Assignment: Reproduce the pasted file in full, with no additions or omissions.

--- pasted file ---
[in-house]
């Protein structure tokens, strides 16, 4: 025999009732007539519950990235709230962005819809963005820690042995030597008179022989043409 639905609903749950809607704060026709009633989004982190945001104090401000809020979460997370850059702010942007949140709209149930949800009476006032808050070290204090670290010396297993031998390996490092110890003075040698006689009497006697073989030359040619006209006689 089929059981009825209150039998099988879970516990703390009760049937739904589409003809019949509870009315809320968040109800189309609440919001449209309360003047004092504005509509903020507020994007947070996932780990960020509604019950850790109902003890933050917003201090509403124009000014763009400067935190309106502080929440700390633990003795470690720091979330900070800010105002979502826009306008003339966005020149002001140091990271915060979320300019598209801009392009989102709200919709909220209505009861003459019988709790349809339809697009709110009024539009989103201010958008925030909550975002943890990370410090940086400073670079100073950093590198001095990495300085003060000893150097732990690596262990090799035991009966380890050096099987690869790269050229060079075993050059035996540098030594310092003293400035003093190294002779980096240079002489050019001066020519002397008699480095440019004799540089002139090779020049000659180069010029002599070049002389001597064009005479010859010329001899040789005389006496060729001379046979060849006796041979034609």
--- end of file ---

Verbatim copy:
[in-house]
């Protein structure tokens, strides 16, 4: 025999009732007539519950990235709230962005819809963005820690042995030597008179022989043409 639905609903749950809607704060026709009633989004982190945001104090401000809020979460997370850059702010942007949140709209149930949800009476006032808050070290204090670290010396297993031998390996490092110890003075040698006689009497006697073989030359040619006209006689 089929059981009825209150039998099988879970516990703390009760049937739904589409003809019949509870009315809320968040109800189309609440919001449209309360003047004092504005509509903020507020994007947070996932780990960020509604019950850790109902003890933050917003201090509403124009000014763009400067935190309106502080929440700390633990003795470690720091979330900070800010105002979502826009306008003339966005020149002001140091990271915060979320300019598209801009392009989102709200919709909220209505009861003459019988709790349809339809697009709110009024539009989103201010958008925030909550975002943890990370410090940086400073670079100073950093590198001095990495300085003060000893150097732990690596262990090799035991009966380890050096099987690869790269050229060079075993050059035996540098030594310092003293400035003093190294002779980096240079002489050019001066020519002397008699480095440019004799540089002139090779020049000659180069010029002599070049002389001597064009005479010859010329001899040789005389006496060729001379046979060849006796041979034609």